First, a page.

Survivors of Genocide Gather For Opening Of Dallas' New Holocaust & Human Rights Museum

In a moving moment, survivors of the Holocaust cut the ceremonial ribbon to open the new Dallas Holocaust and Human Rights Museum in Dallas on Tuesday.

It is the culmination of a 40 year dream by survivors and their families who rebuilt their lives in Dallas following World War II.

"We stand on the soldiers of giants, our survivors," said former state senator Florence Shapiro, the daughter of two Holocaust survivors.

Those in attendance heard from Texas Gov. Greg Abbott (R) and Dallas Mayor Eric Johnson who praised those who fought to create a permanent home for the center.

"[It is] a place for everyone," said Johnson. "A place for respect and a place for acceptance."

What started in the basement of the Jewish Community Center in 1984 is now a three-story beacon in the heart of Dallas, that will be able to host and educate thousands of visitors and students. The new space comes after a six-year-campaign raised more than $78 million.

"We are going to tell the story and re-tell the story for future generations," said Frank Risch, Board Chair.

Haunting – yet hopeful – the museum is dedicated to telling the story of the Holocaust and the struggle for human rights around the globe.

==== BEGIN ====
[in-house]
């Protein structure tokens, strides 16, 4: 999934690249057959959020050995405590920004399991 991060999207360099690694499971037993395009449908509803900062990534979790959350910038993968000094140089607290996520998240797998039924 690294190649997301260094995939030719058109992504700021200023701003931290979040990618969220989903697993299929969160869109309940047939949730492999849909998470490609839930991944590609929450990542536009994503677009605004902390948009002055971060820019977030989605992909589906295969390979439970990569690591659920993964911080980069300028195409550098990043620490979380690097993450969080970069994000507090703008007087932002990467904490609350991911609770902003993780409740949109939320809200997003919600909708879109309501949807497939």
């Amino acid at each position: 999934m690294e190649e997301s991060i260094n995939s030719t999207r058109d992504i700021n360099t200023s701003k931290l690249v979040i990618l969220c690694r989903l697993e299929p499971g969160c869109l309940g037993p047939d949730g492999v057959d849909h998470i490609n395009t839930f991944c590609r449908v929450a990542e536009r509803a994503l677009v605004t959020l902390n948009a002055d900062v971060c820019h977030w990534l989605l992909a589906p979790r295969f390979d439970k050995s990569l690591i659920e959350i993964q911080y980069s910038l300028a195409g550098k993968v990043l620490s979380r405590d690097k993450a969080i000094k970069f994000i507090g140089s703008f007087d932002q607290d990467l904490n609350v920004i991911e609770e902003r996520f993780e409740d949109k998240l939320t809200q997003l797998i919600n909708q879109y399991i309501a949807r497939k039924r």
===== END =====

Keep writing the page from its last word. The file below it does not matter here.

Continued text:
"May the exhibits in here remind us of what we must exhibit out there," said Rabbi David Stern with Temple Emanu-El.

Max Glauben, 91, survived the Holocaust and for years has shared his story with thousands of students.

His story will now live on for future generations through an interactive, holographic experience that will allow visitors to interact with Glauben and fellow Holocaust survivors.

Survivors of the genocides in Rwanda and Cambodia were at Tuesday's ceremony and toured exhibits dedicated to their country's darkest chapters.

"I was so happy to see despite what's going on around the world there are still people fighting for 'never again'", said Frank Kayijuka, First Counselor with the Embassy of the Republic of Rwanda. "People are standing against hatred and divisions."

The hope is everyone who walks the halls will leave changed, and for survivor Max Glauben, he hopes visitors leave inspired and determined to stand up to hate.

"There's nothing but goodness that they can pick up inside this building," said Glauben.

The Dallas Holocaust and Human Rights Museum will open Wednesday to the public.

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